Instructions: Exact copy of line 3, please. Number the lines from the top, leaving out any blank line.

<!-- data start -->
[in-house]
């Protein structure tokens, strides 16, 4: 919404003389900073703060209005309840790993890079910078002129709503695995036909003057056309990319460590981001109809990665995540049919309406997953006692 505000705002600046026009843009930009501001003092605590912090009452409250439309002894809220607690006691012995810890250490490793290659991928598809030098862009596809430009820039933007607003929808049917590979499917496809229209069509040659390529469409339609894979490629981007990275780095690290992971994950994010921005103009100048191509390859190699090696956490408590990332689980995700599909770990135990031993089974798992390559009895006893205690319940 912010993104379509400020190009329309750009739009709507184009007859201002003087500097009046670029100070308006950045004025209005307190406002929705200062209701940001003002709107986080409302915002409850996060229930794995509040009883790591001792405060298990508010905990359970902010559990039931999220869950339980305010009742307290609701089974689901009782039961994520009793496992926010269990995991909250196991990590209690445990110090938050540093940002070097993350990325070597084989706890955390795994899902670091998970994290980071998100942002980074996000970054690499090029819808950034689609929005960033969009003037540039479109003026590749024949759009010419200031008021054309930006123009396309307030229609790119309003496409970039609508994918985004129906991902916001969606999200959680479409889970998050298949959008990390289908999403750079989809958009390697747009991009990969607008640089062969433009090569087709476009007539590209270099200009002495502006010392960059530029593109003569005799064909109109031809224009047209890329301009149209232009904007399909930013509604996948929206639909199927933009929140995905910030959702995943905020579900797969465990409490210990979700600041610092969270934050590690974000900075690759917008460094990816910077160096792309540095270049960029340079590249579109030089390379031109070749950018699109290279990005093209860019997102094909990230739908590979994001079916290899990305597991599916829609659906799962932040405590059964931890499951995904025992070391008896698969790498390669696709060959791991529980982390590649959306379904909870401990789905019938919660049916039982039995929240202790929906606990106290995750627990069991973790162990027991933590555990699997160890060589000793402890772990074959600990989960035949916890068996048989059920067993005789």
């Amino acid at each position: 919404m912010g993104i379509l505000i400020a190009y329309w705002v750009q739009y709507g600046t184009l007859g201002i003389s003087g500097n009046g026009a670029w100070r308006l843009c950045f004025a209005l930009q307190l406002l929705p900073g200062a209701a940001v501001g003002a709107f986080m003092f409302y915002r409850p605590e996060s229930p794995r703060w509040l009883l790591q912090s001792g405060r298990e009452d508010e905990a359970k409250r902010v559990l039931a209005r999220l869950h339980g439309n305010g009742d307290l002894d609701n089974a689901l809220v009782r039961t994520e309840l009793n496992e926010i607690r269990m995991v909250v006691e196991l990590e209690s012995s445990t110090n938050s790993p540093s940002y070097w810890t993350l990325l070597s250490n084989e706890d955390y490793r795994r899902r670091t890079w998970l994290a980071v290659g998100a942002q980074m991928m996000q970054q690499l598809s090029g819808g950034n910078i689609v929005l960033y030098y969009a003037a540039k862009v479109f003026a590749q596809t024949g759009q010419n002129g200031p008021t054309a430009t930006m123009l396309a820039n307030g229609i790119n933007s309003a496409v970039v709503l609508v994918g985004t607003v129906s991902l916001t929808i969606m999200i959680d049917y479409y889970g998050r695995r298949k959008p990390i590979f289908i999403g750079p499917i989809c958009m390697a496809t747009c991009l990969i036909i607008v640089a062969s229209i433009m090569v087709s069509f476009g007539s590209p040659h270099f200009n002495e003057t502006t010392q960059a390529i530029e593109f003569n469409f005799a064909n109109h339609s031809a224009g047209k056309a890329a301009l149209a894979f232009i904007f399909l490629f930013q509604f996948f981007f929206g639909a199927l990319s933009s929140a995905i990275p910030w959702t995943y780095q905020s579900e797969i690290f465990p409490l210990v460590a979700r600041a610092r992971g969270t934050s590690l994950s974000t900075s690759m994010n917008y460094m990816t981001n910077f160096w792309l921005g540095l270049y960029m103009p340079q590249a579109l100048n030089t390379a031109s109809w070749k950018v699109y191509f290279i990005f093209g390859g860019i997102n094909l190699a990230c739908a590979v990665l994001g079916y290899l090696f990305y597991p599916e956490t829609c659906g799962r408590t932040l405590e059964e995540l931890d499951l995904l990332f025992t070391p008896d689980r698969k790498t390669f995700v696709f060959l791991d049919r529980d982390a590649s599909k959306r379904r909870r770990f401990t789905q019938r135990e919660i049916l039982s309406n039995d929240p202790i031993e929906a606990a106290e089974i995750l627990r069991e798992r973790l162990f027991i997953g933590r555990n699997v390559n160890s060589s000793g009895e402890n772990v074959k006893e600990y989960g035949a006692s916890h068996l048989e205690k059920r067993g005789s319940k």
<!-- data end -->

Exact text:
């Amino acid at each position: 919404m912010g993104i379509l505000i400020a190009y329309w705002v750009q739009y709507g600046t184009l007859g201002i003389s003087g500097n009046g026009a670029w100070r308006l843009c950045f004025a209005l930009q307190l406002l929705p900073g200062a209701a940001v501001g003002a709107f986080m003092f409302y915002r409850p605590e996060s229930p794995r703060w509040l009883l790591q912090s001792g405060r298990e009452d508010e905990a359970k409250r902010v559990l039931a209005r999220l869950h339980g439309n305010g009742d307290l002894d609701n089974a689901l809220v009782r039961t994520e309840l009793n496992e926010i607690r269990m995991v909250v006691e196991l990590e209690s012995s445990t110090n938050s790993p540093s940002y070097w810890t993350l990325l070597s250490n084989e706890d955390y490793r795994r899902r670091t890079w998970l994290a980071v290659g998100a942002q980074m991928m996000q970054q690499l598809s090029g819808g950034n910078i689609v929005l960033y030098y969009a003037a540039k862009v479109f003026a590749q596809t024949g759009q010419n002129g200031p008021t054309a430009t930006m123009l396309a820039n307030g229609i790119n933007s309003a496409v970039v709503l609508v994918g985004t607003v129906s991902l916001t929808i969606m999200i959680d049917y479409y889970g998050r695995r298949k959008p990390i590979f289908i999403g750079p499917i989809c958009m390697a496809t747009c991009l990969i036909i607008v640089a062969s229209i433009m090569v087709s069509f476009g007539s590209p040659h270099f200009n002495e003057t502006t010392q960059a390529i530029e593109f003569n469409f005799a064909n109109h339609s031809a224009g047209k056309a890329a301009l149209a894979f232009i904007f399909l490629f930013q509604f996948f981007f929206g639909a199927l990319s933009s929140a995905i990275p910030w959702t995943y780095q905020s579900e797969i690290f465990p409490l210990v460590a979700r600041a610092r992971g969270t934050s590690l994950s974000t900075s690759m994010n917008y460094m990816t981001n910077f160096w792309l921005g540095l270049y960029m103009p340079q590249a579109l100048n030089t390379a031109s109809w070749k950018v699109y191509f290279i990005f093209g390859g860019i997102n094909l190699a990230c739908a590979v990665l994001g079916y290899l090696f990305y597991p599916e956490t829609c659906g799962r408590t932040l405590e059964e995540l931890d499951l995904l990332f025992t070391p008896d689980r698969k790498t390669f995700v696709f060959l791991d049919r529980d982390a590649s599909k959306r379904r909870r770990f401990t789905q019938r135990e919660i049916l039982s309406n039995d929240p202790i031993e929906a606990a106290e089974i995750l627990r069991e798992r973790l162990f027991i997953g933590r555990n699997v390559n160890s060589s000793g009895e402890n772990v074959k006893e600990y989960g035949a006692s916890h068996l048989e205690k059920r067993g005789s319940k």